New Piece of Writing: Auntship
Each week, I'll be bringing you a new piece of writing. This one is about being an aunt.
Each week I'll be bringing you a new piece of writing to fill in the People Wipe Me void. I'm doing this because I'm a Needy-Gonzales and I write better if I know there's an audience.
I also flatter myself that the pieces I write might be entertaining and thought provoking. Here's this week's helping.
On Being An Aunt
In recent years, my family gatherings have become an unfamiliar landscape. Babies hang from walls and trees. There are babies underfoot – with every step I run the risk of squishing a little creature.
The minefield I walk isn't just a physical one. Conversations are full of tripwires waiting to send me sprawling.
Apparently you're not supposed to say that a baby looks like Winston Churchill. And it turns out a two-hour labour isn't always a cause for celebration.
Changes in Family Landscape
Conversations are grounded. Anecdotes stack up like planes on a runaway waiting to take off, but clearance never comes. Instead, we circle the runway, looking at babies.
I find myself wistful for the family gatherings of old, the lingering conversations over delicacies from a farmer's market or a chef's kitchen. Now meals are smash and grab raids.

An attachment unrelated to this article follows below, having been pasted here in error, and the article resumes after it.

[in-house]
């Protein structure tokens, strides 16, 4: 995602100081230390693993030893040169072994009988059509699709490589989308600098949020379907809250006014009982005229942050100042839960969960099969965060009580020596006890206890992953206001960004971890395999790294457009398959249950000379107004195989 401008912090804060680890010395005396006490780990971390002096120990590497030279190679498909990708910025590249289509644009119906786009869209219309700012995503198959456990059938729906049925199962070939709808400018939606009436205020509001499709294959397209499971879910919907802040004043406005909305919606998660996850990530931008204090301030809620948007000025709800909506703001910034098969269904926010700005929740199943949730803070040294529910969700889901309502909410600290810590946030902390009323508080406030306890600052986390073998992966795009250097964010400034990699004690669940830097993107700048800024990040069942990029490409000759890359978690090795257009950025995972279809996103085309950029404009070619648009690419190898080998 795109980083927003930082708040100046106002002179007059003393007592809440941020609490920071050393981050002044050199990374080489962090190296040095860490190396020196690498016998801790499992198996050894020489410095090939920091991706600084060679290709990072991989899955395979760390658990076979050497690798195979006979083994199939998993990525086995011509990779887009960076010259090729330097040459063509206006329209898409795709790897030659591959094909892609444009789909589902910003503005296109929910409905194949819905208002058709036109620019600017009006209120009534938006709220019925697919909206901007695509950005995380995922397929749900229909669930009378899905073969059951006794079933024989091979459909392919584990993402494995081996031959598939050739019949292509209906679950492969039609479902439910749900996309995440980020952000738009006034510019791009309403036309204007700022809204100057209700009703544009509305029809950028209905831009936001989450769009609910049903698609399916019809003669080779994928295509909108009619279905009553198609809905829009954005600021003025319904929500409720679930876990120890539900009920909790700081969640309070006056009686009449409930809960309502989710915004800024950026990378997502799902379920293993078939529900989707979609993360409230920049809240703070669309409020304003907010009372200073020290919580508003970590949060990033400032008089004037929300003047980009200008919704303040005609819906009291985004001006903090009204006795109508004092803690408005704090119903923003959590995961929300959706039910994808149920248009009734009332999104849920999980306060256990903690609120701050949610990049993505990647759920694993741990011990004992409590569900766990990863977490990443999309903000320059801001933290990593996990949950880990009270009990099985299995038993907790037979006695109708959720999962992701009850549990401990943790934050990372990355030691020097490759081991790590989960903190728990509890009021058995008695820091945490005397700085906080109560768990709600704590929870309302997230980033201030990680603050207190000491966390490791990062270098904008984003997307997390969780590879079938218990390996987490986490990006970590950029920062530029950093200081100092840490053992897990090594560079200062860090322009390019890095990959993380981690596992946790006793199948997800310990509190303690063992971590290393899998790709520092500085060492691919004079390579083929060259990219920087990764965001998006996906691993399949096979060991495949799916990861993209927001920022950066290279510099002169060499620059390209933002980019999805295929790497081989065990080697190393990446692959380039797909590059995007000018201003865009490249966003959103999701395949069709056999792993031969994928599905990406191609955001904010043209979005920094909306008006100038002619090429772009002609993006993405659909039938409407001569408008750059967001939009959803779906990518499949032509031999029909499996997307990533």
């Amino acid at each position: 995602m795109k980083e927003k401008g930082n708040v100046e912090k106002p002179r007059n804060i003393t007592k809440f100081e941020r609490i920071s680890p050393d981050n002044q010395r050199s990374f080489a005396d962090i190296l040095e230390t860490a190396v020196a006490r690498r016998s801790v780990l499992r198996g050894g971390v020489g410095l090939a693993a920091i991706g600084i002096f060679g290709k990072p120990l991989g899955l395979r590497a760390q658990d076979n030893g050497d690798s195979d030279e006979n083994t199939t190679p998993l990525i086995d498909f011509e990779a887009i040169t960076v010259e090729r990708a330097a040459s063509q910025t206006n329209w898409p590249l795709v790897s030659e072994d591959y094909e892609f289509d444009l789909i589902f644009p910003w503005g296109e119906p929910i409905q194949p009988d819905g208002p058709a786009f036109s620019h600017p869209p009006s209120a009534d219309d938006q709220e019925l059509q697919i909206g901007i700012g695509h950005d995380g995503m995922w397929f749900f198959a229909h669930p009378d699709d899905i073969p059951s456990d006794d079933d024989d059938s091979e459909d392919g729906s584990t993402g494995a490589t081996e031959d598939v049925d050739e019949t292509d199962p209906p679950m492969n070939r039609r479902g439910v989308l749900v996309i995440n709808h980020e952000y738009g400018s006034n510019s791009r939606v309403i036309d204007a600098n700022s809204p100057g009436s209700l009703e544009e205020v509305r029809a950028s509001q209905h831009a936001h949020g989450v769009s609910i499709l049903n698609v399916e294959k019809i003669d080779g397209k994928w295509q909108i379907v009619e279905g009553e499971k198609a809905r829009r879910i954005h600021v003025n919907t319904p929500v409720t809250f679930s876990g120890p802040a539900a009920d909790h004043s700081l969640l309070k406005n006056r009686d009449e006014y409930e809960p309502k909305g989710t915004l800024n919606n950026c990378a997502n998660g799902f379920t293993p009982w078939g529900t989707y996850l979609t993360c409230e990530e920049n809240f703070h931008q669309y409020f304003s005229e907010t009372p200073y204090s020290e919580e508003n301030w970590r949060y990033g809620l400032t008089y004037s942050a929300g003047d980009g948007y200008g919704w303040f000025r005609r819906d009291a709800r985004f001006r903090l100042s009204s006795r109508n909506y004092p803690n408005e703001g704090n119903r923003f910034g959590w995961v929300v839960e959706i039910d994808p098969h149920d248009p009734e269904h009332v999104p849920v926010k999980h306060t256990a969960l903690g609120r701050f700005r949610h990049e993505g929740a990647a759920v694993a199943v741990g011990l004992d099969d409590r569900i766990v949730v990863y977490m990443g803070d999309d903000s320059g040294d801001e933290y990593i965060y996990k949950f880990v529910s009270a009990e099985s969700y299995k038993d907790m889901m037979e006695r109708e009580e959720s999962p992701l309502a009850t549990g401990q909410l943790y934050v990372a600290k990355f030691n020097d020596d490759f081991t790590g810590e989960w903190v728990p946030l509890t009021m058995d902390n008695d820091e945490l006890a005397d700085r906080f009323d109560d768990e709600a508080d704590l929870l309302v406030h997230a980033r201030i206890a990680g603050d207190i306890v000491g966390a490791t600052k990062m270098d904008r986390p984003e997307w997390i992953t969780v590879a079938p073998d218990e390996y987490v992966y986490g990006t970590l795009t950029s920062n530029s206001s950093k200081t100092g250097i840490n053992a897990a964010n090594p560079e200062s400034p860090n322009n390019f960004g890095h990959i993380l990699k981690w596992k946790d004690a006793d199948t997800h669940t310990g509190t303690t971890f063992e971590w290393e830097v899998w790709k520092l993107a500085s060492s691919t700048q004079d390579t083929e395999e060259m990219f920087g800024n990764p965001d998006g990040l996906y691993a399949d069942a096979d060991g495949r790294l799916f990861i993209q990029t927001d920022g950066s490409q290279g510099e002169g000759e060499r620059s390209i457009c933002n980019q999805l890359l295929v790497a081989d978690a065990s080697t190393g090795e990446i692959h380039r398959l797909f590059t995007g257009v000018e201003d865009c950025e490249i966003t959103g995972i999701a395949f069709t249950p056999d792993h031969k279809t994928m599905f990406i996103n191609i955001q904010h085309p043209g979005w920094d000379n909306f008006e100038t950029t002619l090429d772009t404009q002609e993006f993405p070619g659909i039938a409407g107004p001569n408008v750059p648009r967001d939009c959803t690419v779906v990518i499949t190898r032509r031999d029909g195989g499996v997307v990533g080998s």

Photo Description: There is a baby on a white blanket, holding its head up. It wears a white T-shirt and has fair hair and blue eyes.
This is what happens when your niece and nephew count increases fivefold. In March 2018 I was an aunt to two nephews. Come summer 2023, I will be an aunt to 10 nieces and nephews.
Becoming A Cool Aunt
So, I dive into the chaos, and when I do, I stumble on little shards of joy. Making goose noises in a park. Playing peek a boo and seeing the delight on their faces as they reveal themselves to me. Sudden fierce hugs. Wearing silly hats.
As you might have gathered, I'm not the sort of aunt who'll wipe noses, change nappies or stick plasters on cut knees.
But I am the sort of aunt who'll blow raspberries on bellies, entertain with a repertoire of silly voices. Turns out I'm not too shabby at this aunt lark, as long as it's in short bursts.
Jane Austen regarded being an aunt as the most important role in her life – more important than being a writer. I'm inclined to agree. I'm a collector of sounds, and the sound of my new name, Auntie Derbhile, is a sweet sound indeed.
I'm looking forward to taking a ringside seat as I watch these little people grow up. If I play my cards right, some of them might even visit me in the nursing home.
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